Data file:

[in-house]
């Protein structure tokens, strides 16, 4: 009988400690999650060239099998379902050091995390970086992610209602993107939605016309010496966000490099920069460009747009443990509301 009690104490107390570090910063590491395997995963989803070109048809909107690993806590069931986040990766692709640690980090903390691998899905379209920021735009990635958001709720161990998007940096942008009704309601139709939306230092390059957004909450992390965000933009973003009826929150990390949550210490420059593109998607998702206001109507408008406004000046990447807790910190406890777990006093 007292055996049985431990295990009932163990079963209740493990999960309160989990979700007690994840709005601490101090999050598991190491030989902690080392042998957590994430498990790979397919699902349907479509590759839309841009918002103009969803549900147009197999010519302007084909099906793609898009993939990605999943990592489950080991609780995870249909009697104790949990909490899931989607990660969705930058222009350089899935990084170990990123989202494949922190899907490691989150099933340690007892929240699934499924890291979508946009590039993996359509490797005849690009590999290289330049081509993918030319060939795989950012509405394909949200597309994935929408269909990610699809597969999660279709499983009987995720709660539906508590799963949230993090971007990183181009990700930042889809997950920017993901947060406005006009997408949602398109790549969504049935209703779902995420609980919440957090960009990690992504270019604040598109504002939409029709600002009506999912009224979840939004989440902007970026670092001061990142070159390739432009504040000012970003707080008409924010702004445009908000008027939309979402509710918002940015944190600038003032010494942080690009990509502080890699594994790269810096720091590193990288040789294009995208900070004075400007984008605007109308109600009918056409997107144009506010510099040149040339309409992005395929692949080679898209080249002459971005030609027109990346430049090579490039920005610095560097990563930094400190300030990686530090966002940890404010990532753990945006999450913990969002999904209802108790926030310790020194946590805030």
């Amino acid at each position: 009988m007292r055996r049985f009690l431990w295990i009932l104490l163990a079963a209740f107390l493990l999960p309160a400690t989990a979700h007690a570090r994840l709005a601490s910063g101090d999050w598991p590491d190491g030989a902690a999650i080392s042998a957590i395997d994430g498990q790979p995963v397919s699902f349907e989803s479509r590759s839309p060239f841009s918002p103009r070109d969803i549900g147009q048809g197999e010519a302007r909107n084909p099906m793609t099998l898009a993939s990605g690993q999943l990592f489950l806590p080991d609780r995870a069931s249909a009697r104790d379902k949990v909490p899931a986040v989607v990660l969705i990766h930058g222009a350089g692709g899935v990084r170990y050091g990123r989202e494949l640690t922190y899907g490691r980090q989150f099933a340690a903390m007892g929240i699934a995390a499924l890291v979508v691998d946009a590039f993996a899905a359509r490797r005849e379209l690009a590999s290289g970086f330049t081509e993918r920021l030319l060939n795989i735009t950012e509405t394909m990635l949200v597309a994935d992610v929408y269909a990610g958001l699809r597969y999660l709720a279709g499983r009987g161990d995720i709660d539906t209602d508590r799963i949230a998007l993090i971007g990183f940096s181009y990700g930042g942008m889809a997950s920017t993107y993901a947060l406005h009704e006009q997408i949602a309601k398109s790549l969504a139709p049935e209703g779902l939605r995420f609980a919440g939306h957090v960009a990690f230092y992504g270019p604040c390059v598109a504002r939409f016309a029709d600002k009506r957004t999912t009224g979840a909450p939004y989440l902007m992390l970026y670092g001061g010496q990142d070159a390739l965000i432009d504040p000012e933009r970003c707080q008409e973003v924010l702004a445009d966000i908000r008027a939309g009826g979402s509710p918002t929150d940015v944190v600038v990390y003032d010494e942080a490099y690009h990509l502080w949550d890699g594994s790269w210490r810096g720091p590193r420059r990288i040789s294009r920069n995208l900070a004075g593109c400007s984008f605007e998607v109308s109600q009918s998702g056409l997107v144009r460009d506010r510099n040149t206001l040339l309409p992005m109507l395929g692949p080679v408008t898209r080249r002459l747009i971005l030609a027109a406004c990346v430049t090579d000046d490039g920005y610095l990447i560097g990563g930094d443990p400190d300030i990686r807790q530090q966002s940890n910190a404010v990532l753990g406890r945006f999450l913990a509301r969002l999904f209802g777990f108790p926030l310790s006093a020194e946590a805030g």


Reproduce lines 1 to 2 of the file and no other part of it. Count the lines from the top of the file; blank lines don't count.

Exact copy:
[in-house]
């Protein structure tokens, strides 16, 4: 009988400690999650060239099998379902050091995390970086992610209602993107939605016309010496966000490099920069460009747009443990509301 009690104490107390570090910063590491395997995963989803070109048809909107690993806590069931986040990766692709640690980090903390691998899905379209920021735009990635958001709720161990998007940096942008009704309601139709939306230092390059957004909450992390965000933009973003009826929150990390949550210490420059593109998607998702206001109507408008406004000046990447807790910190406890777990006093 007292055996049985431990295990009932163990079963209740493990999960309160989990979700007690994840709005601490101090999050598991190491030989902690080392042998957590994430498990790979397919699902349907479509590759839309841009918002103009969803549900147009197999010519302007084909099906793609898009993939990605999943990592489950080991609780995870249909009697104790949990909490899931989607990660969705930058222009350089899935990084170990990123989202494949922190899907490691989150099933340690007892929240699934499924890291979508946009590039993996359509490797005849690009590999290289330049081509993918030319060939795989950012509405394909949200597309994935929408269909990610699809597969999660279709499983009987995720709660539906508590799963949230993090971007990183181009990700930042889809997950920017993901947060406005006009997408949602398109790549969504049935209703779902995420609980919440957090960009990690992504270019604040598109504002939409029709600002009506999912009224979840939004989440902007970026670092001061990142070159390739432009504040000012970003707080008409924010702004445009908000008027939309979402509710918002940015944190600038003032010494942080690009990509502080890699594994790269810096720091590193990288040789294009995208900070004075400007984008605007109308109600009918056409997107144009506010510099040149040339309409992005395929692949080679898209080249002459971005030609027109990346430049090579490039920005610095560097990563930094400190300030990686530090966002940890404010990532753990945006999450913990969002999904209802108790926030310790020194946590805030």